We've made it through the holiday with only two rages. But we've got a week of no structure ahead of us that ends in her birthday/new year's holiday. We see the pdoc in the AM whom I fully anticipate to write an order for a clinic stay to further evaluate her meds since she needs V.istaril just for maintenance.

Overall, I'm relieved. Shaking in my boots and increasingly alarmed about the next six months, but relieved. We're on the road to something, somewhere in Sissy's care.

[1] the staff was also glad to hear about the mattress on the floor and plastic bins. The fact that we've removed all harmful items and wood furniture in light of her possible concussion was firmly approved. As is our regimented medication, waking and sleeping times and limited outings and structured routines. In other words, the more institutional we can make it at home, the better. And the psych staff gave us a huge thumbs up

[2] love, joy, peace, patience, kindness, gentleness, goodness, self-control, faithfullness

[3] It just makes me want to jump up and down and scream at the top of my lungs, "WHY THE HELL IS SHE BEING RETURNED TO A HOME ENVIRONMENT!?!?!?!" I am NOT in any way shape or form sufficient for Sissy's ongoing care

8 comments:

Angela :-) said...

Hugs! How many days until Orlando?

Angela :-)

Lisa said...

Wow!! What a holiday season you're having.

You just confirmed what I've suspected about my RAD/FASD son for YEARS with no help in sight - he would and has done so....much better in an institutional environment. He destroys everything in his room so we go bare bones and get judged. He was in a adolescent psych facility for 17 days (the max they could squeeze out of insurance) between Thanksgiving and Christmas 2 years ago and he was thrilled beyond belief. Yes, he had a few episodes of his usual behaviors, but the longer he was there, the better be became and when they tried to give him a 6 hr. pass after day 4 he ragesd the entire time (disconcerting at the very least). I truly believe the more rigid our structure is, the better he does too - but HELLO....he's not our only child and doing this day in and out month after month, year after year is too much for a mom and dad. It is also unbelievably cruel to subject all the other kids to this kind of structure. It is a mini-prison in my house now - for them and me. We are not made for this kind of life. Heck, I wouldn't even want to work in this kind of environment for 8 hrs a day, let alone live in it.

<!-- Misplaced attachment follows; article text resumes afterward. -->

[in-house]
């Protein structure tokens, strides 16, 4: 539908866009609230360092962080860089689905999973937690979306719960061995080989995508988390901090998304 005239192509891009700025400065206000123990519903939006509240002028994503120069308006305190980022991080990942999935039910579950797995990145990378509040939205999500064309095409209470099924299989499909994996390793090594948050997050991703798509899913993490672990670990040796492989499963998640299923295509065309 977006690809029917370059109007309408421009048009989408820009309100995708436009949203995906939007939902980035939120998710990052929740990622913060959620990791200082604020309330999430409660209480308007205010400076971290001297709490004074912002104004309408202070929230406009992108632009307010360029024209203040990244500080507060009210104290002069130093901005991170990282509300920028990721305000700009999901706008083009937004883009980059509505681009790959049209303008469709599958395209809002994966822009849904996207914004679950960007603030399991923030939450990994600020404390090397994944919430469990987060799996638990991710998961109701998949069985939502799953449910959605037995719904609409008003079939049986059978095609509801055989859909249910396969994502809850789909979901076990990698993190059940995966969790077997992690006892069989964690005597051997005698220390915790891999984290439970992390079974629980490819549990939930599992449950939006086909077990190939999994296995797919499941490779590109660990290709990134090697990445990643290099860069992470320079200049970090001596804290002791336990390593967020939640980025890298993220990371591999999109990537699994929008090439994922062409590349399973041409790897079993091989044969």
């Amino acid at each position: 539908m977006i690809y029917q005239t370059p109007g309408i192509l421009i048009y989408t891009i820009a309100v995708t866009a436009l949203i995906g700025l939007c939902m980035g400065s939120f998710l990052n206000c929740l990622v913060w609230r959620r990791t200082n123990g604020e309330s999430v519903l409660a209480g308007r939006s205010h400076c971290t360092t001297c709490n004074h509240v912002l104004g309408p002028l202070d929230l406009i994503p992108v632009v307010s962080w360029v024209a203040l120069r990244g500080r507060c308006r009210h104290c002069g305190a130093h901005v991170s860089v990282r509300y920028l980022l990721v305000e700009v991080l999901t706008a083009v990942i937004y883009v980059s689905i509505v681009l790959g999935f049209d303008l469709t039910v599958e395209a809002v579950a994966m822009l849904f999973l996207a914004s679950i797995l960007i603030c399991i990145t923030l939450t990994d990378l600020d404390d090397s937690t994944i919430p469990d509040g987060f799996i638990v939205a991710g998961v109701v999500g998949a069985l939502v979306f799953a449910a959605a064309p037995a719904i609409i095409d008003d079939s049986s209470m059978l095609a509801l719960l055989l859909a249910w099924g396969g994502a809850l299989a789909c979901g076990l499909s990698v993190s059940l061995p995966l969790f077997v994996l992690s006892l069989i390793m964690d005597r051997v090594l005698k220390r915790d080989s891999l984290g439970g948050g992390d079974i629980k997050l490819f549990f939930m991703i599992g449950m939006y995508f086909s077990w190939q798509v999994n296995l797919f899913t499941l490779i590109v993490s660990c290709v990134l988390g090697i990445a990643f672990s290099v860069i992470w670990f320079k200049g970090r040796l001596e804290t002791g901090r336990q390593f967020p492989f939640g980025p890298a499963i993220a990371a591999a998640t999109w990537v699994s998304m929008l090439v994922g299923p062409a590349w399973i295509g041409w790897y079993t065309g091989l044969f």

Good luck - keep jumping through those hoops, at least you have options now. We are still being told how our son is not that bad.

Ashley said...

Oh Integrity... You have gone above and beyond for this little girl. I think they're right and that she needs that degree of structure.

Kelly said...

You continue to amaze me.

Debora said...

I.S., I continue to pray for you all. Sissy has been on my heart a lot lately. I know it's hard to realize that Sissy does better in an institutional setting. Ugh. I hope you all had a good Christmas and are making it through this unstructured vacation time. Our girls are going *pretty* well. Yesterday was weird behavior for the majority of the day, but Christmas went well.

I'll continue to pray for Sissy and all of you. My heart breaks with yours; I wish I could do something to help!

Debbie

aceobase said...

Are you planning to put her on any kind of birth control when she hits puberty?

Jeri said...

It never fails to amaze me when the "experts" shake their head and say,"This is the toughest or one of the toughest cases I've ever seen. I really don't know what to tell you to do. Oh and good luck." THEY work on shifts and get a break, THEY have trained for umpteen years to know what to do and exactly how much of it to do. WE are the lay people yet we work 24/7 and THEY put roadblocks up at every turn. I'm sorry but Sissy and my son need institutional care where at least the caregivers can change out and recuperate. Even in the "manifestly dangerous" program at our state hospital, even with people that have "been there,done that" for years, my son is an enigma. He assaults them, breaks windows, lights, etc. As much as I miss my son, I do not miss sleepless, fearful nights. Hoping for all of your sakes that something comes up very, very soon that will benefit the whole family. hugs

Tara - SanitySrchr said...

I'm lost in some of the jargon (Cafas, PRTF, PDD). I'm relatively new to the mental illness arena.

I pray things get better for you! I'll actually get to meet you in person in Orlando.

p.s. Sorry you're Site Meter has now gone absolutely bezerk...I was 25 posts behind. :)